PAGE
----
The offense is so designed that you can't really focus on one person: all four have speed, and the guys behind him, notably freshman WR Jorge Solano, do too. There's no one guy that Nebrich focuses on exclusively: if a guy gets hot, Moorhead won't hesitate to keep going to that well if it's working.
The "O" line, led by senior OL Steven Tapia, has been physical, but not overwhelming. Opponents have gotten 13 sacks against this line, meaning opposing pass rushes have been able to get to the quarterback. The Rams rushing game, though, has been very strong: Rams' backs average 4.5 yards per carry.
The story of Fordham's season was always going to be about their defense. It was no secret that Fordham would have a top offense in FCS - the only question was whether the defense could slow down opposing offenses long enough to end up on top. Their emergence has been a huge part of their undefeated start this season.
Fordham plays a 3-4 defense, and the defensive front is extremely young. Junior DT DeAndre Slate (20 tackles, 7 tackles for loss including 4 1/2 sacks) is emerging as a terror underneath in terms of pass rush, while senior DE Nick Merino (6 tackles, 1 1/2 tackles for loss) is one of the few seniors in this unit.
Despite the loss of two linebackers last season to graduation, Fordham's linebacking unit has been stellar so far this season. Senior LB Jake Rodriques (21 tackles, 1 tackle for loss), senior LB Brett Biestek (20 tackles, 3 tackles for loss), junior LB Austin Hancock (26 tackles, 1/2 tackle for loss) are all solid, and junior LB Stephen Hodge (41 tackles, 3 sacks) might be the best of the bunch. This is a very solid unit.
Making matters worse is the fact that Fordham has a pair of solid corners, too, who have been known to come in on corner blitzes, too in Fordham's multiple 3-4 setup. Senior CB Ian Williams (22 tackles, 2 sacks, 1 INT) is one of the best in the Patriot League, with senior CB Jordan Chapman (25 tackles, 1 INT) not all that far behind him. Unlike most Patriot League defensive backs, they're both over 6 feet. Junior FS Levon Williams (31 tackles) has also emerged as the leader in interceptions in this unit with 2, another headache for coach Coen to deal with on this vastly underrated defense.
Junior PK Michael Marando had the tough luck of sitting behind a great Patriot League kicker, PK Patrick Murray, but he has done amply well this season, only missing 1 FG attempt and hitting a pair of 40 yard attempts. He's perfect on extra points, notably the one that gave Fordham the epic win over Temple.
Freshman P Joe Pavlik has averaged 37.1 yards per kick and downed almost half his kicks inside the 10, an eyebrow-raising number that shows he's been very effective for the Rams.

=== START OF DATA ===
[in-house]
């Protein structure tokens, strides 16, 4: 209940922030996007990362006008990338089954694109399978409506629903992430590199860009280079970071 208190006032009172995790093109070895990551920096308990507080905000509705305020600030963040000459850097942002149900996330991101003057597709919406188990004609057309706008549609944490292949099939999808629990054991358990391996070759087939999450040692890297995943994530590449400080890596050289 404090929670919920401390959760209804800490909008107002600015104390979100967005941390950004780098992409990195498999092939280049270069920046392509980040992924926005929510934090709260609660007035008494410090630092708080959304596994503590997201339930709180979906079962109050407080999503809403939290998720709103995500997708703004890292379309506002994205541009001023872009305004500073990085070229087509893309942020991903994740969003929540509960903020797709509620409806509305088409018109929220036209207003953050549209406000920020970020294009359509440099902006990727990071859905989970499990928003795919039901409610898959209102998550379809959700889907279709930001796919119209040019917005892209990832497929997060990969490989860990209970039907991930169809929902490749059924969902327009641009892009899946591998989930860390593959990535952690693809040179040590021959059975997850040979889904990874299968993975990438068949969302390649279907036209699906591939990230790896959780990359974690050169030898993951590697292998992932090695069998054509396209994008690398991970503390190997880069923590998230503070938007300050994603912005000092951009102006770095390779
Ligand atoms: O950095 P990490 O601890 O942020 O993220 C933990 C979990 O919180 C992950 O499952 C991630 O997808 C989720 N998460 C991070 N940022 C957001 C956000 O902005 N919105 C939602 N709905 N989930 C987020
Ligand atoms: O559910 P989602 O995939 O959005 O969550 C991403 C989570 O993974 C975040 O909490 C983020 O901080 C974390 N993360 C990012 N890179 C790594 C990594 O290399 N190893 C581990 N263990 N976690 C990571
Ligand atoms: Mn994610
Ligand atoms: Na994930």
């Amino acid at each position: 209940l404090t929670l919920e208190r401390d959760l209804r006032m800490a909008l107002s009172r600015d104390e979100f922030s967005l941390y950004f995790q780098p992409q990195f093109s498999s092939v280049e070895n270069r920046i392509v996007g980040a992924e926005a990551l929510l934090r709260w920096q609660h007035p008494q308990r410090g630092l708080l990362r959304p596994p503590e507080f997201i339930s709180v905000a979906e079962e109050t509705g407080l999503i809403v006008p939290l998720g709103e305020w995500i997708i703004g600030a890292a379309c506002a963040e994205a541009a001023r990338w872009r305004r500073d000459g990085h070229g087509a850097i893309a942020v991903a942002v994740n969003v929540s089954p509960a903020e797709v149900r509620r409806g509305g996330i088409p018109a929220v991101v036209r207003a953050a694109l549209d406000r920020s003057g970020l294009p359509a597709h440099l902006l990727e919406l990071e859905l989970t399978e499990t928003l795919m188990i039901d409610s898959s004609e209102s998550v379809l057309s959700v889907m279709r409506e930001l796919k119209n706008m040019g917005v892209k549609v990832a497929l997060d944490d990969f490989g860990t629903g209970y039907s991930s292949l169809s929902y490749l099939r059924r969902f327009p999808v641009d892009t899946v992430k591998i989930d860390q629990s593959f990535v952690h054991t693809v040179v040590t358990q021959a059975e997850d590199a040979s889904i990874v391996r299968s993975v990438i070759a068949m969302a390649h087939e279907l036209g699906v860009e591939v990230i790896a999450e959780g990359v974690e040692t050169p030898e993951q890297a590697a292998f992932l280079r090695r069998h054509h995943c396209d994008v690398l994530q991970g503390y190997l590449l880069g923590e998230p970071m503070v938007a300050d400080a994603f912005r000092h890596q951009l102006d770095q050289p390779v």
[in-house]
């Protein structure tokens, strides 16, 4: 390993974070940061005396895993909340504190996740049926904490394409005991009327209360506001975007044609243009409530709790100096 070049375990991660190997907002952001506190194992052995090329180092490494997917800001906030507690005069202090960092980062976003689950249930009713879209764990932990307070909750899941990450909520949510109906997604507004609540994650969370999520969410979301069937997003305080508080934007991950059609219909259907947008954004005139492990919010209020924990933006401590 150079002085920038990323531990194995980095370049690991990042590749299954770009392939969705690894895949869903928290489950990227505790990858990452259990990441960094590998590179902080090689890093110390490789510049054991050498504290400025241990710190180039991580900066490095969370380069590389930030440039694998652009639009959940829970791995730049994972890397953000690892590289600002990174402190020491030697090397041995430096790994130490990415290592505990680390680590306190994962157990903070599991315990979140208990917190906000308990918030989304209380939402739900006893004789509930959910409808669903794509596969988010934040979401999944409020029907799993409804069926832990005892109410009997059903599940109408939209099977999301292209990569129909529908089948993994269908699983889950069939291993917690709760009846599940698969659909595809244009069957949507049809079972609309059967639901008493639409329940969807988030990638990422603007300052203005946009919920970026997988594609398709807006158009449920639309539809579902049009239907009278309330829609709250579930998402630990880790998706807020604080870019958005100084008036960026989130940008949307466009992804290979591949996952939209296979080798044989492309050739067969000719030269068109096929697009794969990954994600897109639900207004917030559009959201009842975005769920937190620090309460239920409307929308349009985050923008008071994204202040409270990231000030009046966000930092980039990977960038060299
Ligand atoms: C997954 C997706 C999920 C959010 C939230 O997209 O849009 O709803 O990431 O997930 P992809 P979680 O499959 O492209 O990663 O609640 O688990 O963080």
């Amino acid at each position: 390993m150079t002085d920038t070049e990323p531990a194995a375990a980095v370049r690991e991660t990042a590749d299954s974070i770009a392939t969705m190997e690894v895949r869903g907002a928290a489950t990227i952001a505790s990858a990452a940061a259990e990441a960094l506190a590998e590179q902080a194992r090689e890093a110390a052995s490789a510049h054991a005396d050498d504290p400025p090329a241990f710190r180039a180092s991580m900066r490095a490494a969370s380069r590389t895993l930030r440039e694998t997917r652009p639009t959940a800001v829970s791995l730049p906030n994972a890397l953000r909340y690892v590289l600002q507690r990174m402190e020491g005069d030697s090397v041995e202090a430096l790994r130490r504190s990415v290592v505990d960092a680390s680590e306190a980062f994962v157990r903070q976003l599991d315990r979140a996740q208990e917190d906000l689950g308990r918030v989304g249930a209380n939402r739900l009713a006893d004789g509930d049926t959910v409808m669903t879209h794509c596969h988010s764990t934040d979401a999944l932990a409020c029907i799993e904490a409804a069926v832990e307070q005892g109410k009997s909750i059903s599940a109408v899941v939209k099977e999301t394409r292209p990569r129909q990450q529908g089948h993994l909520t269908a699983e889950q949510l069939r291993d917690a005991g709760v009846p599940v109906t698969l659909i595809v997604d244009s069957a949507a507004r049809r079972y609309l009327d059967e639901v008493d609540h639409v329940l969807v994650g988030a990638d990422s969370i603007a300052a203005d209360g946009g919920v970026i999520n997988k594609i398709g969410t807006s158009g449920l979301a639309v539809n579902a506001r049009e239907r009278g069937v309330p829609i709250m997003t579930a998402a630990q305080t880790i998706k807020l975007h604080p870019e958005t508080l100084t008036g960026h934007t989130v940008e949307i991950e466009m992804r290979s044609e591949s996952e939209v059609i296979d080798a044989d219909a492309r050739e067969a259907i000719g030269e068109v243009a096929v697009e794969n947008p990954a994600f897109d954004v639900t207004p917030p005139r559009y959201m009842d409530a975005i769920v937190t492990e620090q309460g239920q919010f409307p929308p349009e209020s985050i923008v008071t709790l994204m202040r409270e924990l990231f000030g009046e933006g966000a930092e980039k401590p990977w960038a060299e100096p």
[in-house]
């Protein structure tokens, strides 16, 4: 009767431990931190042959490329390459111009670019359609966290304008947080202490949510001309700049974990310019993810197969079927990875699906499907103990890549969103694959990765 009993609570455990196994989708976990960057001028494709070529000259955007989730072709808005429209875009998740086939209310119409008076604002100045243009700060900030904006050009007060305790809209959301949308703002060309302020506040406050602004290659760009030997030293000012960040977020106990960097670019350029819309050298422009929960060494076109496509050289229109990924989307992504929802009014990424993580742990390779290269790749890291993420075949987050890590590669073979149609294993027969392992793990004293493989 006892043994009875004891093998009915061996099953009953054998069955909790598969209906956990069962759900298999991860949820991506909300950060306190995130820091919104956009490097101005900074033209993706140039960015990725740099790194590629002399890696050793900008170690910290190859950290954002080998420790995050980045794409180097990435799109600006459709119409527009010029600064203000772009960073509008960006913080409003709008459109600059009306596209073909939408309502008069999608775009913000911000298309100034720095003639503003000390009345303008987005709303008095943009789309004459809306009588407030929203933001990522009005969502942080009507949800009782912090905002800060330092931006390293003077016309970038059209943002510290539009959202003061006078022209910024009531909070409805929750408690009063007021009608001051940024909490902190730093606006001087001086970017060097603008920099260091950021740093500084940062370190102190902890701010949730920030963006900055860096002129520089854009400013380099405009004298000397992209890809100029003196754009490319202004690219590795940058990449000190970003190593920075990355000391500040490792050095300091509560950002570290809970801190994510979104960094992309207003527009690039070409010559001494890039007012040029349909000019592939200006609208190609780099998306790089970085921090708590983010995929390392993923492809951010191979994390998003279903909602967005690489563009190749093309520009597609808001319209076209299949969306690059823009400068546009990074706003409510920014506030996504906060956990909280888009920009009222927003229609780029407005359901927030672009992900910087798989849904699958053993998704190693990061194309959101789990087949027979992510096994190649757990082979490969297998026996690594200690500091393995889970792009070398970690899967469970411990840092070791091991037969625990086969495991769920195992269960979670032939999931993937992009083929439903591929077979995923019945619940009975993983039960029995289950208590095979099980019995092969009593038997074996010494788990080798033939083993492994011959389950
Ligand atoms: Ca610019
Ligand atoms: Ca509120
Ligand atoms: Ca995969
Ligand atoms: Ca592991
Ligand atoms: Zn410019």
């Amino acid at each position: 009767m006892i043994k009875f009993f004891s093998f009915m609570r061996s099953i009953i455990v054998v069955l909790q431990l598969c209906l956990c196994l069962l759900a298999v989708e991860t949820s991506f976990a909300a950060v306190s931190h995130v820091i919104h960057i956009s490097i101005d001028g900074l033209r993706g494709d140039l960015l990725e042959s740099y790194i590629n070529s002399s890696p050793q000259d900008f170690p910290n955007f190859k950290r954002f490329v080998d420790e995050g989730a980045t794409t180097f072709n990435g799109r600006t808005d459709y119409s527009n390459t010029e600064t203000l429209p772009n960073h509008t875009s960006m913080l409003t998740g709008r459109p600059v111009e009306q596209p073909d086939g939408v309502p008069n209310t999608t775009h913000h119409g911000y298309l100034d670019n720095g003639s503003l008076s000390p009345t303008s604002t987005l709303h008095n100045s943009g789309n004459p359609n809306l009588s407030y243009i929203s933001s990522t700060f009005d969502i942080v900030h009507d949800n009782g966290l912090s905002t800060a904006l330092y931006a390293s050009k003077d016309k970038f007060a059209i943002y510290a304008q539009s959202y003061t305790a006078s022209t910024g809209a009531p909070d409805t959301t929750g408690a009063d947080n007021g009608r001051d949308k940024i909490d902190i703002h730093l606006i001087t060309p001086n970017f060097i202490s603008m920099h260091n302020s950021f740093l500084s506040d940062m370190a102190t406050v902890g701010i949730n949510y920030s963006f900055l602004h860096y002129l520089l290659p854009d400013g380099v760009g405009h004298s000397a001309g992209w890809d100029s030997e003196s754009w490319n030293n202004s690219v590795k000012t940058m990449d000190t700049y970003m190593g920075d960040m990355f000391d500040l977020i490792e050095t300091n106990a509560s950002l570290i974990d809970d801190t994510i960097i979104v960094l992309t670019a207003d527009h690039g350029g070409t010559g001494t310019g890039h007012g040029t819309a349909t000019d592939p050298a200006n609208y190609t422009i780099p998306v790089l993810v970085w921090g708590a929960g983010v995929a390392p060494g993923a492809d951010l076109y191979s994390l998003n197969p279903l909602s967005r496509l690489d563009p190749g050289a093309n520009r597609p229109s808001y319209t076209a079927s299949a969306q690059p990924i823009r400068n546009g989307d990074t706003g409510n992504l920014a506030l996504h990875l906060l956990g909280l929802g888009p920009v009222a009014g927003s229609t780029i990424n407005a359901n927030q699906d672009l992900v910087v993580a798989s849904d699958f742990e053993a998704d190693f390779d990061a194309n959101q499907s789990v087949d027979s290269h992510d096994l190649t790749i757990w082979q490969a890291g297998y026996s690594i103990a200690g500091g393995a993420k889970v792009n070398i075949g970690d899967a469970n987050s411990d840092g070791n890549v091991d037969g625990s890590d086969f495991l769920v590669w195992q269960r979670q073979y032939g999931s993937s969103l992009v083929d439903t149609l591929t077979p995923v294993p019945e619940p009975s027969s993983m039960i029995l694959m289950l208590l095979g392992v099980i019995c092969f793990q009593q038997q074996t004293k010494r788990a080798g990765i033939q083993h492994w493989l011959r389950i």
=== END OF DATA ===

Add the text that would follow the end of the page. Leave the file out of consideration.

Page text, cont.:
Add to this the fact that senior WR Brian Wetzel averages 21.6 yards per punt return - no, that's not a typo - and freshman WR Jorge Solano averages 25 yards a kickoff return and has already brought one back for a touchdown, and you see that the Rams have an excellent special teams unit.
LFN's Keys to the Game
1. Hotter than Summer. As the weather's been hotter than usual. Lehigh's pass rush will also have to be hotter than usual to keep Nebrich as off balance as he can possibly be. If senior LB Nigel Muhammad can manage a multiple-sack game, it will show that Fordham's quarterback has been off balance, and the Mountain Hawks' chances of winning go up significantly.
2. Time Of Possession. As great as it is to get to 80 points a game, a focus on getting chunks of yards on the ground would be hugely helpful with the three-headed rushing attack of senior RB Keith "Tank" Sherman, senior RB Sean Farrell, and junior RB Rich Sodeke. The best way to keep the Fordham offense off the field is to be grinding out yards on the ground.
3. Turnovers. There's a bad number out there in regards to Lehigh: No. 90. That's where the Mountain Hawks stand on turnover margin, at -3 on the season and No. 90 out of more than 120 teams in FCS. Against the teams they played earlier this season, this turnover margin was enough. Against Fordham it almost certainly won't be. If Lehigh can somehow force more turnovers than they make, they will be in a much, much better position to win this game.
Sellouts. Releasing the Kraken. The Lombardi Trophy in the parking lot. This Saturday, it's the biggest Lehigh/Fordham game in quite some time, and it's a great potential stage for Lehigh to prove - yet again - that they are a top team.
As people have kept questioning the Mountain Hawks, they've been answering, and once again they'll be asked to keep answering.
And yet in many ways, this is the biggest challenge yet for this team. It's on the road - something that shouldn't be discounted at all - and the Ram defense might be the toughest Lehigh's been asked to navigate this season. In a battle of offenses, it's in the defenses where this game will be won or lost.
There's also the confidence of both teams. Both squads are playing with the idea that they know they can win any game. There's an awful lot of similarity with these teams - the swagger, the dynamic offenses, the fact that both have been second-half teams.
History favors the Mountain Hawks - the Rams have only beaten Lehigh twice - but honestly, it feels like you can throw that history out the window in this game. This Fordham team feels different. They're not the same team they were that lost to Lehigh on a last-second field goal last season.
It honestly feels like a classic is in the offing in the Bronx - a close game throughout. And if it is, I have a very hard time picking against Lehigh and the magic show that has been this season.
Lehigh 40, Fordham 37